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What’s keeping grain markets in a holding pattern?

The longer a market trades in a sideways pattern, the bigger the price breakout down the road.

Naomi Blohm, senior market adviser

October 7, 2021

5 Min Read
World map with charts and graphs as symbols of global finance

Harvest pace is progressing quickly across most of the Midwest thanks to nearly ideal weather. And while another week has passed, grain prices continue to remain range bound.

I feel like a broken record when discussing and referring to grain price patterns. “We are likely to be stuck in a sideways trading range,” is something that I have been saying repeatedly for over a month.

And once again, it does appear for the short term, corn, soybeans and wheat futures will likely trade in a tepid pattern, as supply and demand factors remain hazy.

The known and unknown

There is an average sized (in terms of trendline yield) U.S. crop out there being harvested, and that will be old news from now until Thanksgiving.

Since early yield results are not coming in overly small, nor at a record, supplies of wheat, corn and soybeans within the U.S. will likely be deemed to be sufficient by traders in the short term. This notion has pushed corn and soybean prices down to major technical support levels on charts.

Yet, the market remains well supported at these current levels thanks to a mix of unknowns.

The unknowns of the market hinge around demand. Exports sales are modest – will they pick up? Demand for biofuels seems to be holding steady, supported by higher crude oil, heating oil and gasoline futures. Feed demand remains strong with plenty of calls coming in from livestock producers questioning how aggressive to be on purchasing additional feed needs right now at harvest. Because of this mix of known and unknown, prices seem poised to hold steady for the moment.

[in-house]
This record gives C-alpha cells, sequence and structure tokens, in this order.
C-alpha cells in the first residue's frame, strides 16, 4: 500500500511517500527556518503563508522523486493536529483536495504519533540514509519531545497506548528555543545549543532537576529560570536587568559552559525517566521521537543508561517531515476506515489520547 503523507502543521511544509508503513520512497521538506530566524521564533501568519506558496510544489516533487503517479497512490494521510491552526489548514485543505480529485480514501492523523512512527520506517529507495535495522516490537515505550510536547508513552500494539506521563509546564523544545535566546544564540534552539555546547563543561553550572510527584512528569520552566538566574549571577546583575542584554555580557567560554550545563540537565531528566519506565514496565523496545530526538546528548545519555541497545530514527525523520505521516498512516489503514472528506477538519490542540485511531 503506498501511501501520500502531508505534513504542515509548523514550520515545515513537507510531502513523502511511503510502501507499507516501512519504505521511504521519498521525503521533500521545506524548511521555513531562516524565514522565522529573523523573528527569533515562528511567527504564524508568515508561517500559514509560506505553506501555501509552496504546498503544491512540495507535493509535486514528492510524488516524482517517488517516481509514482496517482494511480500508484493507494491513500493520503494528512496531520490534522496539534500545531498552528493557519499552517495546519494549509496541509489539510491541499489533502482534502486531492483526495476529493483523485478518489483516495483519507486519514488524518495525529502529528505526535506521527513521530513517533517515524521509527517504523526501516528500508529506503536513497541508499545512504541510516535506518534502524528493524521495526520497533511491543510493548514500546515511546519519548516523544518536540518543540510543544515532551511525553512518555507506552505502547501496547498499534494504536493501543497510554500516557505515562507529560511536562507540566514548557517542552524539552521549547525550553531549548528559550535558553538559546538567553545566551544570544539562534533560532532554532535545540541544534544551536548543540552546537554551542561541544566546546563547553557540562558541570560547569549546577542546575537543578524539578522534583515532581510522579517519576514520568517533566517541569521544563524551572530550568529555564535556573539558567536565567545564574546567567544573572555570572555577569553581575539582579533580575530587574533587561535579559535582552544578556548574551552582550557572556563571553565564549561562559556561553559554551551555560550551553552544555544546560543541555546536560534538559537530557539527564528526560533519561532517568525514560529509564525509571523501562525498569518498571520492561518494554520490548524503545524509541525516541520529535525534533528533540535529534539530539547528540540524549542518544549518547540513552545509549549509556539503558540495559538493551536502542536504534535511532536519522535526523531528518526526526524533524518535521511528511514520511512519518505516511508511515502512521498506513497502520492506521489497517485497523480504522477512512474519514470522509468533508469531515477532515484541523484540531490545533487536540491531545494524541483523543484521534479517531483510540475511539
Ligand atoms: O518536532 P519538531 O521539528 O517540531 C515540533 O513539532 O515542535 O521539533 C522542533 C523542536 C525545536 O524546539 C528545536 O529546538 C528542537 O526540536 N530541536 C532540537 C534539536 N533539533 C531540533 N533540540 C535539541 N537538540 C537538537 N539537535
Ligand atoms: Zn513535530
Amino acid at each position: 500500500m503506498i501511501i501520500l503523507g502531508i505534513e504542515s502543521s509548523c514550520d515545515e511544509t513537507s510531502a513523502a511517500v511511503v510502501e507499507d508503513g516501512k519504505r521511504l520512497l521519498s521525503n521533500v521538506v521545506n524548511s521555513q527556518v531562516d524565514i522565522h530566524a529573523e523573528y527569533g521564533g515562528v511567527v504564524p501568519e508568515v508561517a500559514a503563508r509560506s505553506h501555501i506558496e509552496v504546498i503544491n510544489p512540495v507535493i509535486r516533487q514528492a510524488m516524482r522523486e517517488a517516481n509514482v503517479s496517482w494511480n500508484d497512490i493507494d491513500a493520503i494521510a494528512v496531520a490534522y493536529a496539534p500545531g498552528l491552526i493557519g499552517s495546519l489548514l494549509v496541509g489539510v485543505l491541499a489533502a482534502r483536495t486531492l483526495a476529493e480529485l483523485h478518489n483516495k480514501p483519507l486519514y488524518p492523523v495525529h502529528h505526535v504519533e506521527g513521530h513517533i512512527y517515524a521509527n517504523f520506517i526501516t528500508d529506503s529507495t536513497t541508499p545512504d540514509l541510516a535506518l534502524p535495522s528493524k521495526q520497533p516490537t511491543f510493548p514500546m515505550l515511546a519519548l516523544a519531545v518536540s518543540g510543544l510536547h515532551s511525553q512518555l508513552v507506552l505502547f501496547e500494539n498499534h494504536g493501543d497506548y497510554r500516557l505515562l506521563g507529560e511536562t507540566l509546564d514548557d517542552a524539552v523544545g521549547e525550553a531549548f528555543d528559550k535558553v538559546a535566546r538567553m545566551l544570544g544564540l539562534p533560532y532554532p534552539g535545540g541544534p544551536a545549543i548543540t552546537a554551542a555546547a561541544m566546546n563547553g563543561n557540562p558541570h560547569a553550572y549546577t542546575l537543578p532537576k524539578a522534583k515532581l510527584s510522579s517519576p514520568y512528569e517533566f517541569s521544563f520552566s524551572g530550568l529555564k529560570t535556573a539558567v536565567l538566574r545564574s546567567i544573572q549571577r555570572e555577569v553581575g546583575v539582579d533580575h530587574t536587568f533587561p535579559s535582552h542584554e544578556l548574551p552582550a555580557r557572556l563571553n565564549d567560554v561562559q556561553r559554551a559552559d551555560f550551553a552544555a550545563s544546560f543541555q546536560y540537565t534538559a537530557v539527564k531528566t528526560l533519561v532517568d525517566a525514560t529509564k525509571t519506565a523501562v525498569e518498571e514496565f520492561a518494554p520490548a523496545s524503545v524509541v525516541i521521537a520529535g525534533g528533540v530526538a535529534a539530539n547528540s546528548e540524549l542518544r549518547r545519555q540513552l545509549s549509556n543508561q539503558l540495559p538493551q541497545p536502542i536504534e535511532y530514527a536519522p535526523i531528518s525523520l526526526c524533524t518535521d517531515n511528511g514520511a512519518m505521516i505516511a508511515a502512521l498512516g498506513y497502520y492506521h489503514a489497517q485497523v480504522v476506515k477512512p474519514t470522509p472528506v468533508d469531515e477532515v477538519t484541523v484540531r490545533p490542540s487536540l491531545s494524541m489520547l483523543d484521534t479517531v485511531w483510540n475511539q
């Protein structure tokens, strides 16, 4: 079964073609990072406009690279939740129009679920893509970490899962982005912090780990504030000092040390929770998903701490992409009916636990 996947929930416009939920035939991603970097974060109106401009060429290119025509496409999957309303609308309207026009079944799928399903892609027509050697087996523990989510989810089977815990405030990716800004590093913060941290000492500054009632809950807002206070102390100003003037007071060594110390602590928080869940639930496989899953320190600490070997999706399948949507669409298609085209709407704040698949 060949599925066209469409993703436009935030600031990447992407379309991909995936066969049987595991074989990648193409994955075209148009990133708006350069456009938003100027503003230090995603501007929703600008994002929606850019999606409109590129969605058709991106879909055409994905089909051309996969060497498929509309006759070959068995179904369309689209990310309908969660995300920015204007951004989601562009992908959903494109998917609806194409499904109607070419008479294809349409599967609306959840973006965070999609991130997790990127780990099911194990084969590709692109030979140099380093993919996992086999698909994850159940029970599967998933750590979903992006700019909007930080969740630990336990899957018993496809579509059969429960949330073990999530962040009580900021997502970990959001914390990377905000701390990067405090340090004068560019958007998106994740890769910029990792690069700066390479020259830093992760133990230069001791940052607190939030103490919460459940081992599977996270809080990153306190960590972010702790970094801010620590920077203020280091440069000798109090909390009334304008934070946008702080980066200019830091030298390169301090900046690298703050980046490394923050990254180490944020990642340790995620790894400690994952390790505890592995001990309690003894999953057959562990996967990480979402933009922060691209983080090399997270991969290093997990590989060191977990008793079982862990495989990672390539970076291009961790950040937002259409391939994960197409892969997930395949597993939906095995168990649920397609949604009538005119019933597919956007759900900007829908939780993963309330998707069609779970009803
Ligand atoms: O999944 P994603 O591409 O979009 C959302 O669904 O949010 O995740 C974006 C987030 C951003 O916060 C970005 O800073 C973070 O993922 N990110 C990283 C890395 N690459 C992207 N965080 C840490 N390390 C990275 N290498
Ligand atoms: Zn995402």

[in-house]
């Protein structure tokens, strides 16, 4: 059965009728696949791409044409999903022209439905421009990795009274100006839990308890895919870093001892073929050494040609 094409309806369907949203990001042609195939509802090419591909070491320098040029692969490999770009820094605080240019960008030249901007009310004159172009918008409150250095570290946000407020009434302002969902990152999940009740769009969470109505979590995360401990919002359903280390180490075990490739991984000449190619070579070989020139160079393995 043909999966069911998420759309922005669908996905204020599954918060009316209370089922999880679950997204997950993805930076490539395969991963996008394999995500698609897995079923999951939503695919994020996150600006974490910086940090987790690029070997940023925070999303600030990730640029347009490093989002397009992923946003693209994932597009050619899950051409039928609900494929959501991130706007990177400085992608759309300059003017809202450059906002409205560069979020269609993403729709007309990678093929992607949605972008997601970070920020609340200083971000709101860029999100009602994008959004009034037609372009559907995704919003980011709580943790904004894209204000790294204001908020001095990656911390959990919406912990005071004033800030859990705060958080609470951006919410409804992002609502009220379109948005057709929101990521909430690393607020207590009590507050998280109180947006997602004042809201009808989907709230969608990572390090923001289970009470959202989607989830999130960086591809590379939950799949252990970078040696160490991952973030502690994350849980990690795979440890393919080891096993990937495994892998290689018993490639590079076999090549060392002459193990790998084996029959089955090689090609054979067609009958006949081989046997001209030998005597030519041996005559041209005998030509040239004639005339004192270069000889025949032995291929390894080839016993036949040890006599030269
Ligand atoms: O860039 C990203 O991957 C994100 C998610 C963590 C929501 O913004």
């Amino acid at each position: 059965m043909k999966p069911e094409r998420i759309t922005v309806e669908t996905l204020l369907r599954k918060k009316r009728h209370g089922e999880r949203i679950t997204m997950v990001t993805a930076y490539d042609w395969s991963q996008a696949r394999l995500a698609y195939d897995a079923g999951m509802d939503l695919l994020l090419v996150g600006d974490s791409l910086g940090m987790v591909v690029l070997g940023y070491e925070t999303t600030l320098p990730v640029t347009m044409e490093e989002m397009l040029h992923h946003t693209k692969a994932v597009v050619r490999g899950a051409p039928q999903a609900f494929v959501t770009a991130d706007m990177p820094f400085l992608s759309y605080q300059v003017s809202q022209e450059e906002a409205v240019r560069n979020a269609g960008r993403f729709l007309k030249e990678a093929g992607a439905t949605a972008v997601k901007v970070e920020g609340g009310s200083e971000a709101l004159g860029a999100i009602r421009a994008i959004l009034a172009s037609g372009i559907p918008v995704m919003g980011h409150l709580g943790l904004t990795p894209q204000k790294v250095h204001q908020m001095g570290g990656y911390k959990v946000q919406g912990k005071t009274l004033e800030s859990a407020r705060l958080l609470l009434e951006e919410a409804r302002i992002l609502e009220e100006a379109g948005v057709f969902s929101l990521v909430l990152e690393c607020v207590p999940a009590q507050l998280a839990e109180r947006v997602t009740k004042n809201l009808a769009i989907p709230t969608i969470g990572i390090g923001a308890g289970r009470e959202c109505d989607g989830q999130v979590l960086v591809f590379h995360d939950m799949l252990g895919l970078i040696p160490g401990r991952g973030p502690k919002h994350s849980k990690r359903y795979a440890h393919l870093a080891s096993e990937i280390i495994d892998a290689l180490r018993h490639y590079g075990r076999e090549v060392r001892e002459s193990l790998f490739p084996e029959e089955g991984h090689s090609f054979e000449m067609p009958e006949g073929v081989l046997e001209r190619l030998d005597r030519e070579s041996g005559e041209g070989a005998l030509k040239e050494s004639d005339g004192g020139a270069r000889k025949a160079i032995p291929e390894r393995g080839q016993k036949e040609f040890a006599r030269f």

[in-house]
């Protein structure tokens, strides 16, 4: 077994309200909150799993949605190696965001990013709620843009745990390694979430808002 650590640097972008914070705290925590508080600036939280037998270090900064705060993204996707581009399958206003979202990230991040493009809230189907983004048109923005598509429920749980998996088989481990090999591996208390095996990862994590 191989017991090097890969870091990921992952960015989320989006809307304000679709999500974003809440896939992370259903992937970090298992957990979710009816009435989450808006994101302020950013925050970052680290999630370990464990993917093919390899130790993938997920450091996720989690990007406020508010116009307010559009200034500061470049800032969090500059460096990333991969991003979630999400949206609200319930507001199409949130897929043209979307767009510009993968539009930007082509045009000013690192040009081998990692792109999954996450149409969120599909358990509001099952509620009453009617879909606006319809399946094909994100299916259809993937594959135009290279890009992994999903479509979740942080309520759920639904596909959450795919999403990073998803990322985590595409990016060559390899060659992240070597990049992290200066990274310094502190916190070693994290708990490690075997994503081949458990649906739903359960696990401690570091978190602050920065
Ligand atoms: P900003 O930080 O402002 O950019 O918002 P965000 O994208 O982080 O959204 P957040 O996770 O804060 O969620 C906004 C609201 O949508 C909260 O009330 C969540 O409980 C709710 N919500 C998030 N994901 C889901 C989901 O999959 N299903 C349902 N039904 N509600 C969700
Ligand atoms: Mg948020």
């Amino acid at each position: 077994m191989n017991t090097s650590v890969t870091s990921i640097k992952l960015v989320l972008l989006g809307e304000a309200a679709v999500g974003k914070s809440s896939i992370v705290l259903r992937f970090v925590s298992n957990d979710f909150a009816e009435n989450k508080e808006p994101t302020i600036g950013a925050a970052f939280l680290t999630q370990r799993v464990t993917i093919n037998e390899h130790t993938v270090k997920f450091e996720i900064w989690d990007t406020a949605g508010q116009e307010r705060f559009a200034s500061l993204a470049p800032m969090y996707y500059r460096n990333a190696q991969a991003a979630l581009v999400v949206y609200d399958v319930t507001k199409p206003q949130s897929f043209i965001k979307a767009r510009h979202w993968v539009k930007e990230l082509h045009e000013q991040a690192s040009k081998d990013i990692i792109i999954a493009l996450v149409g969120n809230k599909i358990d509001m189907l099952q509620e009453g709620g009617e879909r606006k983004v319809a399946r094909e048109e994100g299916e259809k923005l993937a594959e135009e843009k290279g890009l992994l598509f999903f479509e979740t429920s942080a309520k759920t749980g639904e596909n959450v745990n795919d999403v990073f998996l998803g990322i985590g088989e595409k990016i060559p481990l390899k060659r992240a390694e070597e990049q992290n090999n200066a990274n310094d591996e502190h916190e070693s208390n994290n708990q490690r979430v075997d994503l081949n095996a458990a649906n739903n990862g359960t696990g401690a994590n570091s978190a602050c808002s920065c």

Yet just remember, the longer a market trades in a sideways pattern, the bigger the price breakout down the road. 

Mixed headlines

Additional unknowns stem from outside market influence; higher energy prices, uncertainty about the U.S. debt ceiling, articles threatening that if a potential U.S. economic recession should occur, it would be worse than 2008. Global covid-19 economic recovery efforts, fluctuating currencies, supply chain disruptions. The outside market noise is loud.

The Biden administration is attempting fresh negotiation talks with China. Obviously, the trade deals are of particular importance, but equally as import is the value of the U.S. Dollar. Remember, when our U.S. Dollar is lower, it makes it cheaper for other countries to import our products, thus improving U.S. export demand. The dollar has been steadily climbing higher since May, as the Greenback has been viewed as a safe haven amongst global strife.

Continue to keep an eye on crude oil. On Wednesday this week, crude oil futures posted a bearish reversal on daily charts after testing near the $80.00 major resistance levels. The market remains supported by strong demand and lower production (from previous years), yet a technical correction for the short term seems likely. If demand remains strong and supplies limited, any setback may be viewed by traders as an opportunity to buy.

Don’t be lulled by quiet grain markets

Finally, when a market consolidates, or trades sideways, that means the current supply and demand tables are known for now, and outside markets may tip the scales one way or another. When will this price breakout that I’ve been writing about finally occur?